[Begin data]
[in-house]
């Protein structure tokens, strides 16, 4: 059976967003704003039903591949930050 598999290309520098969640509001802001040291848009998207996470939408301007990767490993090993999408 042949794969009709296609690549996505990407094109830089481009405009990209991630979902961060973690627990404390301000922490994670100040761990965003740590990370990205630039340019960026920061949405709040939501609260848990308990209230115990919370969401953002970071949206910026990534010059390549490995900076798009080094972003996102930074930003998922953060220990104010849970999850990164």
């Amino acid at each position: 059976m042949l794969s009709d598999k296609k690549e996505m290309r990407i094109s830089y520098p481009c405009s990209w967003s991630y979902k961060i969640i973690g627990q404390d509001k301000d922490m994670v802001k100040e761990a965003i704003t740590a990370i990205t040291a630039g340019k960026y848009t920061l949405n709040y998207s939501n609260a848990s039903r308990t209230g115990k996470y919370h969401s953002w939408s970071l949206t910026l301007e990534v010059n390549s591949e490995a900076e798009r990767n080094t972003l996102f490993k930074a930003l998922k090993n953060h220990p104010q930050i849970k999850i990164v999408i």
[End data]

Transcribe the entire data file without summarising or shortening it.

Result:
[in-house]
């Protein structure tokens, strides 16, 4: 059976967003704003039903591949930050 598999290309520098969640509001802001040291848009998207996470939408301007990767490993090993999408 042949794969009709296609690549996505990407094109830089481009405009990209991630979902961060973690627990404390301000922490994670100040761990965003740590990370990205630039340019960026920061949405709040939501609260848990308990209230115990919370969401953002970071949206910026990534010059390549490995900076798009080094972003996102930074930003998922953060220990104010849970999850990164």
């Amino acid at each position: 059976m042949l794969s009709d598999k296609k690549e996505m290309r990407i094109s830089y520098p481009c405009s990209w967003s991630y979902k961060i969640i973690g627990q404390d509001k301000d922490m994670v802001k100040e761990a965003i704003t740590a990370i990205t040291a630039g340019k960026y848009t920061l949405n709040y998207s939501n609260a848990s039903r308990t209230g115990k996470y919370h969401s953002w939408s970071l949206t910026l301007e990534v010059n390549s591949e490995a900076e798009r990767n080094t972003l996102f490993k930074a930003l998922k090993n953060h220990p104010q930050i849970k999850i990164v999408i």